6. Ground No. 2 for the assessment year 1977-78 : The flats were purchased during the accounting period ending on 31-3-1976. Therefore, the Commissioner accepted the purchase price of the flats as the fair market value of the flats as on 31-3-1976. With regard to the assessment year 1977-78 for which the valuation date was 31-3-1977, the Commissioner was of the view that there would have been an increase in the value of flats which are situated in Bombay. He has only held that the value as on 31-3-1976 should not have been blindly adopted. He has only directed the WTO to determine the market value of the flats as on the relevant valuation date taking into account the relevant materials after giving clue opportunity to the assessee to furnish such materials as she may rely upon. We find no reason to interfere with this direction. If the version of the assessee is that there had been no increase in the value of the flats, it is open to the assessee to place the relevant materials before the WTO and to establish her case. We, therefore, find no reason to interfere with the order of the Commissioner on this aspect. This ground is decided against the assessee.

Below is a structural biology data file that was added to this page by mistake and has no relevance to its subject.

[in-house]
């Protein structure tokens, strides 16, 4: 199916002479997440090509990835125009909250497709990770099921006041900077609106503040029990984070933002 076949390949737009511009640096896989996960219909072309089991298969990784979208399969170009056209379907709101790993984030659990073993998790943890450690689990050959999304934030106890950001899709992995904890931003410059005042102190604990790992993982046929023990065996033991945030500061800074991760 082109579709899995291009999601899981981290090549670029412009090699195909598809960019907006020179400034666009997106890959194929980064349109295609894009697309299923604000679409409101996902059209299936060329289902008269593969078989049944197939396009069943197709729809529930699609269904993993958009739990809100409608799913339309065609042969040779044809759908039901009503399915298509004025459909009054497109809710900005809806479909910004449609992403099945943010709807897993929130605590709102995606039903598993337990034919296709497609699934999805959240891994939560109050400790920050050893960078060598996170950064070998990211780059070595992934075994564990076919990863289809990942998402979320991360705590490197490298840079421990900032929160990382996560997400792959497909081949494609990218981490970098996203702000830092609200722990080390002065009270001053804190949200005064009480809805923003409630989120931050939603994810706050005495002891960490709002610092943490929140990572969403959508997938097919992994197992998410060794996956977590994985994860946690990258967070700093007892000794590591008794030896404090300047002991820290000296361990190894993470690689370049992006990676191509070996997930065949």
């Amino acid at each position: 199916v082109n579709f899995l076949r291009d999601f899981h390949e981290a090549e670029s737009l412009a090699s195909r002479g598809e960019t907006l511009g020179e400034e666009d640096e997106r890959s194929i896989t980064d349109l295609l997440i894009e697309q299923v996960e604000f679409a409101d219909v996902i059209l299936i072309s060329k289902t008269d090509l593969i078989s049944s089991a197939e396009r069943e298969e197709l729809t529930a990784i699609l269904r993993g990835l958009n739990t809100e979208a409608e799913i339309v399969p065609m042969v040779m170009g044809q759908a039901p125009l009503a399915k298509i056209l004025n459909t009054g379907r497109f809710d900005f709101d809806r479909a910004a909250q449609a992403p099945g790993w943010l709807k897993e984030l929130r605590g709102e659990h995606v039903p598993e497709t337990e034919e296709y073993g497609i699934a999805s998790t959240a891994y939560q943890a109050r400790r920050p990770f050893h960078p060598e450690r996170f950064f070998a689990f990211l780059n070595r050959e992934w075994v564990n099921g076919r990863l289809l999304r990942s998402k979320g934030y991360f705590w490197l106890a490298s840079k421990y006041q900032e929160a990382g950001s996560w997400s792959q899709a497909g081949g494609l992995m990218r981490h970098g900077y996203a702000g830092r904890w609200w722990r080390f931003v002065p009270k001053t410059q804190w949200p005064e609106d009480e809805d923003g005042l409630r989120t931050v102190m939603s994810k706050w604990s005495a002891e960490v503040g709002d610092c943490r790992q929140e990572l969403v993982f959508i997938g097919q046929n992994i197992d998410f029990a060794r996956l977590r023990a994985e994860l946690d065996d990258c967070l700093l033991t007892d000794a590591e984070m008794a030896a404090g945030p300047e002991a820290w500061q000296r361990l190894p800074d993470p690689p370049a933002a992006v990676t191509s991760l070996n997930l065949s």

7. In the result, WT Appeal No. 138 (Coch.) of 1983 for the assessment year 1976-77 is allowed in part and WT Appeal No. 139 (Coch.) of 1983 for the assessment year 1977-78 is dismissed.